For the most part, the trial court accepted plaintiff's position. The court found plaintiff entitled to a pension based on the salary of the chief of police for the year prior to October 27, 1980, and the court stated that the annual pension should be 60% of that base period salary. The trial court arrived at the 60% figure by applying the incremental increase provision of section 3-111 that was in effect in 1971. That provision allowed a 1% increase in pension rate for each year of service over 20 years, with a maximum rate of 60% of the base period pay. (See Ill. Rev. Stat. 1971, ch. 108 1/2, par. 3-111.) In 1975, the incremental increase formula was revised to allow a 2% pension rate increase for each year of service over 20 years, up to 30 years, and a 1% rate increase for each year of service over 30 years, with a maximum rate of 75% of the base period pay. (Ill. Rev. Stat. 1975, ch. 108 1/2, par. 3-111.) In his cross-appeal, plaintiff argues that he should be allowed the incremental increase provision in effect in 1980, the year he elected to "retire."
We find that three appellate court cases control the disposition of the Board's appeal. For the sake of clarity, we will review all three before considering their application to the instant case.
In People ex rel. Anastasia v. Civil Service Com. (1973), 10 Ill. App.3d 583, 295 N.E.2d 127, the plaintiff was a policeman who took a disability pension in 1962 and requested to replace that pension with a retirement pension in 1969, pursuant to section 3-114 of the Pension Code. The trial court found the plaintiff entitled to a retirement pension based on one-half of the 1969 salary attached to his former rank. The appellate court affirmed, finding that a policeman who, per section 3-114, retires while on a disability pension may receive a retirement pension based on the salary for his rank for the year prior to his "regular" retirement. 10 Ill. App.3d 583, 587.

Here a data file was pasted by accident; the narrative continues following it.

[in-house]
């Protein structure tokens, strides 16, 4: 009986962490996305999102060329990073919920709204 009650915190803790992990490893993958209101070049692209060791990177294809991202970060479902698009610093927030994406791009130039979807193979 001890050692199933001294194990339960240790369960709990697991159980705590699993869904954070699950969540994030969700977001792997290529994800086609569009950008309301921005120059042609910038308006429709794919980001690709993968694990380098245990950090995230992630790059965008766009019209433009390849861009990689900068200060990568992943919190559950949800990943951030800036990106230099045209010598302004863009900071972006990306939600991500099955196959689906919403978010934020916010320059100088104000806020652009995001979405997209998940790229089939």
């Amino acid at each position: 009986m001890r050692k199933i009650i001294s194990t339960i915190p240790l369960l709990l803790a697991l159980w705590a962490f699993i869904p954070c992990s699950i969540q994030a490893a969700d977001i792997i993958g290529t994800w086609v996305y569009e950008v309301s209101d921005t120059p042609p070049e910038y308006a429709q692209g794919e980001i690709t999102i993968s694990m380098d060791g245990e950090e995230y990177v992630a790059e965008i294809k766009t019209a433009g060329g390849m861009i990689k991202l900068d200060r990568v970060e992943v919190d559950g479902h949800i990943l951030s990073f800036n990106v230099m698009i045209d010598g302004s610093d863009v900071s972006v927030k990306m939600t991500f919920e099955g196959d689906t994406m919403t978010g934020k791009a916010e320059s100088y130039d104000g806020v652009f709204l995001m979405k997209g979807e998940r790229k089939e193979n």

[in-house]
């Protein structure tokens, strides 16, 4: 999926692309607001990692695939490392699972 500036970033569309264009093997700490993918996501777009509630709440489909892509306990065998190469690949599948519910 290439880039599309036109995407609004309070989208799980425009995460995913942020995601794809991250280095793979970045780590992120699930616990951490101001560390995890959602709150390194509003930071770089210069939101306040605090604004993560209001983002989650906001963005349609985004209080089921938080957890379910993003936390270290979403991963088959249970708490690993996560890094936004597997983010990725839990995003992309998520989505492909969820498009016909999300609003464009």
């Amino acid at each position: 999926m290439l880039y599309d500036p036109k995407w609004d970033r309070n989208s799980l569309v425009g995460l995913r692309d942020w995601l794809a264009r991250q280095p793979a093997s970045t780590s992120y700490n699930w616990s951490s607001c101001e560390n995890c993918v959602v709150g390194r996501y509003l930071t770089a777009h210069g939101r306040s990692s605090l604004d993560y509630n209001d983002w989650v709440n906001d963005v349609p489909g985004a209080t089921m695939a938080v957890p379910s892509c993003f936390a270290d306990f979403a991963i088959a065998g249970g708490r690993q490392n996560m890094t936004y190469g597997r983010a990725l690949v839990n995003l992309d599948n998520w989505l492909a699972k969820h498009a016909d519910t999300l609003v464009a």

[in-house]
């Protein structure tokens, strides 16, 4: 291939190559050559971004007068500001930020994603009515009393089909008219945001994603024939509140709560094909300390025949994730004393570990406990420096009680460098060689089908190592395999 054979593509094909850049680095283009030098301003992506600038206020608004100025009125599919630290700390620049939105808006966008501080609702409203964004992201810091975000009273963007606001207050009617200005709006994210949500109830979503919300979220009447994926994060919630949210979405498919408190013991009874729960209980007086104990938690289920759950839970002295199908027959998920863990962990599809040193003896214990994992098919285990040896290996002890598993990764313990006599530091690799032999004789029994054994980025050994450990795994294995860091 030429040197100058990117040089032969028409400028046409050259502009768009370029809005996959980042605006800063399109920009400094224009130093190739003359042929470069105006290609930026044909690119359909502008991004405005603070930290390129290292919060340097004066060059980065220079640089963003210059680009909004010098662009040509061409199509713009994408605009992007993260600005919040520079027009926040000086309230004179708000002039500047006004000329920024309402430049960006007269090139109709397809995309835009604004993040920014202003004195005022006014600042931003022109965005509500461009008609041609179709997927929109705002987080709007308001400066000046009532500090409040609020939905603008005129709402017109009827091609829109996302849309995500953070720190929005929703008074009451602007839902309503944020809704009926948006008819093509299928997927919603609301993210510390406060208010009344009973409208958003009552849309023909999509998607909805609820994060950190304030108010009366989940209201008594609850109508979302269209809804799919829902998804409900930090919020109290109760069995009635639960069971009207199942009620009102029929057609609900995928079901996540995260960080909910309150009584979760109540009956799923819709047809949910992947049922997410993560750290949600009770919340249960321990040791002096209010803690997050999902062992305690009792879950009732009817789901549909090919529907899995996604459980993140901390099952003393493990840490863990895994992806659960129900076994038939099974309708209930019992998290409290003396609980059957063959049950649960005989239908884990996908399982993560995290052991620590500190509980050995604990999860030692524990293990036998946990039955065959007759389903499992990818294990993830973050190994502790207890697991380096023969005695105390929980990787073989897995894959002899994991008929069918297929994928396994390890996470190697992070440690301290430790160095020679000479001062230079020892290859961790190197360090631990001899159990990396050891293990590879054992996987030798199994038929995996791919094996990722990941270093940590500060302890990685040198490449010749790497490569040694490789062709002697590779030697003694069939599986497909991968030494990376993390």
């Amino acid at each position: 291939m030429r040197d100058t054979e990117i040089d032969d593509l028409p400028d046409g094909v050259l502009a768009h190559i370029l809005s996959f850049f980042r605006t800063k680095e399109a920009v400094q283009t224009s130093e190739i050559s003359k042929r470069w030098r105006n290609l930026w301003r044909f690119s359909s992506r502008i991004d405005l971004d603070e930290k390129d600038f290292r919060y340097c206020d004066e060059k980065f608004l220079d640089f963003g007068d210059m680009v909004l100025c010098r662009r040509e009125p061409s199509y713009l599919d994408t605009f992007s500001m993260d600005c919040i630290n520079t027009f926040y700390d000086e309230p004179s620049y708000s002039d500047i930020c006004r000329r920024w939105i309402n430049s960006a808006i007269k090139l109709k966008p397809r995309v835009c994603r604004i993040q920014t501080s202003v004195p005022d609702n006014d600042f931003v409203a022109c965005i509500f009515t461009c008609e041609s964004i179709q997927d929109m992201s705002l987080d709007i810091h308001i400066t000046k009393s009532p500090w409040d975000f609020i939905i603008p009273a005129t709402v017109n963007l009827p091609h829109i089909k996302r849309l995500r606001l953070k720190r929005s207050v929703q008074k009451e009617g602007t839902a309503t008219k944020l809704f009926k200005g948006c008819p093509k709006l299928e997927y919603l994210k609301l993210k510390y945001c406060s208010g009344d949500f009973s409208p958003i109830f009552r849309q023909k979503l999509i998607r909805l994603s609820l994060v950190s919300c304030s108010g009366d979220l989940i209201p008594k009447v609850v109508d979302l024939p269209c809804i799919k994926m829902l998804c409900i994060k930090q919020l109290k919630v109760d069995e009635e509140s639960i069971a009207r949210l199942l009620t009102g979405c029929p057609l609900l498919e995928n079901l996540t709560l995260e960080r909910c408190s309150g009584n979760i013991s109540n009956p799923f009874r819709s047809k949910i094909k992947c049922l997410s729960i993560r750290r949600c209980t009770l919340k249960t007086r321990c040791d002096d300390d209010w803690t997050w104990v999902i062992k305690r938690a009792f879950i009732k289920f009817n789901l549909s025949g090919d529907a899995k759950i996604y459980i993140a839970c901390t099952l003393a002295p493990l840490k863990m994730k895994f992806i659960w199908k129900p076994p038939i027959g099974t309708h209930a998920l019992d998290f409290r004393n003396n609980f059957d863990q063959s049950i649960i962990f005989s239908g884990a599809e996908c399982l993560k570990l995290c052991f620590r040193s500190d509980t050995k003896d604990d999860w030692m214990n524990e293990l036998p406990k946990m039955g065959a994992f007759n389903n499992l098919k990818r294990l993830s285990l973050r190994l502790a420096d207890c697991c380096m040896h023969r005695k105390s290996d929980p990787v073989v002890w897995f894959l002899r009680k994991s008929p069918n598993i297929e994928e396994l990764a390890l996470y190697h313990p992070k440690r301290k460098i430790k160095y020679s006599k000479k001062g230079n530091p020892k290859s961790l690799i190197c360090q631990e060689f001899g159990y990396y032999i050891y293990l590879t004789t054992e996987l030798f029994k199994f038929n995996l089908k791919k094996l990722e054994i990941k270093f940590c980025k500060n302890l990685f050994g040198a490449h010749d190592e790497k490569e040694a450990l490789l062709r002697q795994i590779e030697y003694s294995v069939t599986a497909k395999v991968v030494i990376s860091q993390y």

In Peifer v. Board of Trustees (1976), 35 Ill. App.3d 383, 342 N.E.2d 131, this court reaffirmed the Anastasia court's interpretation of section 3-114. The plaintiff in Peifer had, prior to the repeal of section 3-114, requested the pension board to convert his disability pension to a retirement pension. The defendant board waited until section 3-114 had been replaced by section 3-116.1 (effective October 1, 1973), and then offered a retirement pension based on the latter section. This court found that article XIII, section 5 of the Illinois Constitution creates an enforceable contractual right to pension benefits. (35 Ill. App.3d 383, 386, citing Ill. Const. 1970, art. XIII, sec. 5 ("Membership in any pension or retirement system of the State * * * shall be an enforceable contractual relationship, the benefits of which shall not be diminished or impaired").) We held that the plaintiff was entitled to a retirement pension based on section 3-114 (35 Ill. App.3d 383, 387), and noted that it would violate the constitutional protection of pension rights if the plaintiff were forced to accept the lower retirement benefit provided by section 3-116.1. 35 Ill. App.3d 383, 388, citing Ill. Const. 1970, art. XIII, sec. 5.
The case of Kraus v. Board of Trustees (1979), 72 Ill. App.3d 833, 390 N.E.2d 1281, expanded the constitutional analysis begun in Peifer. In Kraus, the plaintiff joined the police force in 1956, went on disability in 1967, and in 1976, at the age of 50, elected to convert his disability pension to a retirement pension pursuant to section 3-114. This court held that the Illinois Constitution guarantees an employee's acquisition of vested contractual rights in the pension plan in effect when he becomes a member of the pension system. See 72 Ill. App.3d 833, 848.
• 1 In the case at bar, plaintiff joined the police force in 1945. The record does not reveal when he joined the pension system but, as we observed in Kraus, an employee's rights become fixed at the time he enters the system or at the time the constitutional provision becomes operative, whichever is later, but not at the time of retirement. (See Kraus v. Board of Trustees (1979), 72 Ill. App.3d 833, 845 (citing with approval New York cases involving an identical issue).) The 1970 Illinois Constitution took effect on July 1, 1971. Plaintiff's rights in the pension system accordingly vested at that time. *fn1